Product development group likes social media
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Mark Adkins defines a product developer as a person who "starts with a clean sheet of paper and takes a product the whole way through to market."
But for his latest development, he started by putting together a board of directors for a Pittsburgh chapter of the Product Development and Management Association. The group's big reveal is next week when it holds its first event, which focuses on social media like Facebook and Twitter.
Mr. Adkins sits on the national PDMA board as vice president of marketing and started the Cincinnati chapter 10 years ago. Founded in 1976, the association has more than 3,500 members across more than 20 chapters.
He started laying the foundation for a Pittsburgh chapter while working as president of his consulting company Smart Hammer Innovations.
The association's first event at the Heinz Innovation Center at 3:30 p.m. next Thursday is meant to be a forum on the hot topic of the moment: social media. Pricing and registration information is available at www.PDMA.org. People also can register to watch a live webcast.
"Embracing Social Media as a Tool in our Product Development Toolbox" was inspired by discussions with Jeff Thompson, the strategic marketing manager at McKesson Automation in Cranberry and a member of the PDMA Pittsburgh board.
The immediate connection established through social media between a company and its customers offers a chance to bring consumer voices into the product development process, said Mr. Thompson.
"When you look back at a product and ask what could make it stronger, usually it's, 'If only I'd understood the customer a bit better,'" he said.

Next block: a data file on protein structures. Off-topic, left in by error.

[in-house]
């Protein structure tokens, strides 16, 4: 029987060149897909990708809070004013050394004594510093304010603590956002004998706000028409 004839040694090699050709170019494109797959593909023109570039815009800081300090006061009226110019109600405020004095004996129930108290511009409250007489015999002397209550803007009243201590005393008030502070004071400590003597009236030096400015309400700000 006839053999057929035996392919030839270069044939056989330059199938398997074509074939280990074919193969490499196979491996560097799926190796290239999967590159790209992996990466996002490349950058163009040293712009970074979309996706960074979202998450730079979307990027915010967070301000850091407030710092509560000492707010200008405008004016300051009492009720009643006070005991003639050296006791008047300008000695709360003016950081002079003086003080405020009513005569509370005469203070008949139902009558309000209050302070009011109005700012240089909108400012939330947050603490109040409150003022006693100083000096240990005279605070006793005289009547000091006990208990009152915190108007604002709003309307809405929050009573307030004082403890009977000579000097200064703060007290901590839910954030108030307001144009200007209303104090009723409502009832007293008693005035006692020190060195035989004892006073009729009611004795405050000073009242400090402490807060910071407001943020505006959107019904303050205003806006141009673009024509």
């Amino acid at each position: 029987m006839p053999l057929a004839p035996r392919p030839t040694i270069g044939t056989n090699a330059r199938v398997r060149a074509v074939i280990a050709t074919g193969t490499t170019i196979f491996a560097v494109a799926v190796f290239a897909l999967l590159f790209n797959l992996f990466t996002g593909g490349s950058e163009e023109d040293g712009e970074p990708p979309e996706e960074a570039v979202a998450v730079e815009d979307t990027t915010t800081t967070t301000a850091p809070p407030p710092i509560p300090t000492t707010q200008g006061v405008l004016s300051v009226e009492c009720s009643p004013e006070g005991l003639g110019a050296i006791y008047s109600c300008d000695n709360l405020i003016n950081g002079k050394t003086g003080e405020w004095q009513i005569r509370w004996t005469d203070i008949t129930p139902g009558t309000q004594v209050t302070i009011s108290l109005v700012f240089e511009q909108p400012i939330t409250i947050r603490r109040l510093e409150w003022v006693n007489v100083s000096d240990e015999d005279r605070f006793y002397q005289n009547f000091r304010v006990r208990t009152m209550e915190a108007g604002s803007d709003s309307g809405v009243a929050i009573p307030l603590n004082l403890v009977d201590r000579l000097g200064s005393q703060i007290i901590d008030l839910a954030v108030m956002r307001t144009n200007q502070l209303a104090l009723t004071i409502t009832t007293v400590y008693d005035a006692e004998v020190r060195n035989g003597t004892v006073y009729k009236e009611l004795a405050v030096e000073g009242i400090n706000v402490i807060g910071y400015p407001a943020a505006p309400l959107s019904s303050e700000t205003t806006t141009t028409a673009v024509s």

The board of directors of the new chapter includes executives from veteran bigwigs -- Alcoa, Carnegie Mellon University, H.J. Heinz -- and smaller firms -- OpLaunch, Bright Innovation, Bally Design. Eleven members in all have joined Mr. Adkins on the board.
Even though the members come from a gamut of industries, Mr. Adkins said the universal issues of product development were the same across sectors.
"The person from Kennametal or Alcoa gets in the room with Heinz or Del Monte, and they can talk," he said. "It's the applications that are unique."
But in a time when companies keep lips sealed and don't want leaks to contaminate a product launch, how can a group like this expect people to really talk to each other?
"You will not get nitty-gritty competitive advantage information" at a PDMA event, said Mr. Adkins. Yet the product development world is showing signs of a move away from the ultrasecret company policies that respond to leaked information with subpoenas and investigations.
A trend toward "open" innovation is taking place, he said, in which developers aren't afraid to "go outside the company's four walls" and hire consultants for help. Another path being explored is soliciting customer suggestions for new products on the company website.
The social media seminar will help only those more open efforts, said Mr. Thompson.
"Social media is about customer feedback and about involving them into the design more easily," he said.
First Published June 17, 2010 12:00 am